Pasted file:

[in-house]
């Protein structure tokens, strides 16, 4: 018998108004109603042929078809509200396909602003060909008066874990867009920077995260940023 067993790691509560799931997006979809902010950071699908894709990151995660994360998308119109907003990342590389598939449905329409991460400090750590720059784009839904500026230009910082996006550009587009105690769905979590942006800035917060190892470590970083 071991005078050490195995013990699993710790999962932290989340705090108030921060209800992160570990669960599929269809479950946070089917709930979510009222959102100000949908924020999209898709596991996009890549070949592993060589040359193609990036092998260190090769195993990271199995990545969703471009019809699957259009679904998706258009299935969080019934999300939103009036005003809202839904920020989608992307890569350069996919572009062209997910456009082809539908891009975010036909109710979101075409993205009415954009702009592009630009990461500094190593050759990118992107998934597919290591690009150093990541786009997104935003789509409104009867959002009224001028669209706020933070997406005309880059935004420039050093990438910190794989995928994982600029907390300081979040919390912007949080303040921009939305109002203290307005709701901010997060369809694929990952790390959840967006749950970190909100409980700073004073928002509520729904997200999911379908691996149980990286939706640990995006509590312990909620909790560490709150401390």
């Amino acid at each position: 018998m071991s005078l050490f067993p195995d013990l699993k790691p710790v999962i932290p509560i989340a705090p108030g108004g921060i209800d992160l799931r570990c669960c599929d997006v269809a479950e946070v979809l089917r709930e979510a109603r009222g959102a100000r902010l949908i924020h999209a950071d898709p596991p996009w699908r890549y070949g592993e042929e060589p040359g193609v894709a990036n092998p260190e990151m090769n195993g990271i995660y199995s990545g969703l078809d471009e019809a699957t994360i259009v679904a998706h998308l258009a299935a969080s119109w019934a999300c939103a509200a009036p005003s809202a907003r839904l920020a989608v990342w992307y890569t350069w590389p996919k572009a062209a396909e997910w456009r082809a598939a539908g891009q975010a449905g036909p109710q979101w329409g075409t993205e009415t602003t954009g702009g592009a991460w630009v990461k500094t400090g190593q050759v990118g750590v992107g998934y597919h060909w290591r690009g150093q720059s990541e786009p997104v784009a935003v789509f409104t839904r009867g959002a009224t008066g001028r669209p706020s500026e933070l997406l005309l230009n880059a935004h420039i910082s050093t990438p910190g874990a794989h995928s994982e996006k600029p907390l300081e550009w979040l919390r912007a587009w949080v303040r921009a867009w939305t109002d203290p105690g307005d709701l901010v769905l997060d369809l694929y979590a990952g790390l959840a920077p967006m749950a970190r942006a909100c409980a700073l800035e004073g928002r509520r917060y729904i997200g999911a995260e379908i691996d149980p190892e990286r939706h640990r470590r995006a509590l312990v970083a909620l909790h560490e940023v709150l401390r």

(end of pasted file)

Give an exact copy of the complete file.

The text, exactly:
[in-house]
């Protein structure tokens, strides 16, 4: 018998108004109603042929078809509200396909602003060909008066874990867009920077995260940023 067993790691509560799931997006979809902010950071699908894709990151995660994360998308119109907003990342590389598939449905329409991460400090750590720059784009839904500026230009910082996006550009587009105690769905979590942006800035917060190892470590970083 071991005078050490195995013990699993710790999962932290989340705090108030921060209800992160570990669960599929269809479950946070089917709930979510009222959102100000949908924020999209898709596991996009890549070949592993060589040359193609990036092998260190090769195993990271199995990545969703471009019809699957259009679904998706258009299935969080019934999300939103009036005003809202839904920020989608992307890569350069996919572009062209997910456009082809539908891009975010036909109710979101075409993205009415954009702009592009630009990461500094190593050759990118992107998934597919290591690009150093990541786009997104935003789509409104009867959002009224001028669209706020933070997406005309880059935004420039050093990438910190794989995928994982600029907390300081979040919390912007949080303040921009939305109002203290307005709701901010997060369809694929990952790390959840967006749950970190909100409980700073004073928002509520729904997200999911379908691996149980990286939706640990995006509590312990909620909790560490709150401390």
């Amino acid at each position: 018998m071991s005078l050490f067993p195995d013990l699993k790691p710790v999962i932290p509560i989340a705090p108030g108004g921060i209800d992160l799931r570990c669960c599929d997006v269809a479950e946070v979809l089917r709930e979510a109603r009222g959102a100000r902010l949908i924020h999209a950071d898709p596991p996009w699908r890549y070949g592993e042929e060589p040359g193609v894709a990036n092998p260190e990151m090769n195993g990271i995660y199995s990545g969703l078809d471009e019809a699957t994360i259009v679904a998706h998308l258009a299935a969080s119109w019934a999300c939103a509200a009036p005003s809202a907003r839904l920020a989608v990342w992307y890569t350069w590389p996919k572009a062209a396909e997910w456009r082809a598939a539908g891009q975010a449905g036909p109710q979101w329409g075409t993205e009415t602003t954009g702009g592009a991460w630009v990461k500094t400090g190593q050759v990118g750590v992107g998934y597919h060909w290591r690009g150093q720059s990541e786009p997104v784009a935003v789509f409104t839904r009867g959002a009224t008066g001028r669209p706020s500026e933070l997406l005309l230009n880059a935004h420039i910082s050093t990438p910190g874990a794989h995928s994982e996006k600029p907390l300081e550009w979040l919390r912007a587009w949080v303040r921009a867009w939305t109002d203290p105690g307005d709701l901010v769905l997060d369809l694929y979590a990952g790390l959840a920077p967006m749950a970190r942006a909100c409980a700073l800035e004073g928002r509520r917060y729904i997200g999911a995260e379908i691996d149980p190892e990286r939706h640990r470590r995006a509590l312990v970083a909620l909790h560490e940023v709150l401390r």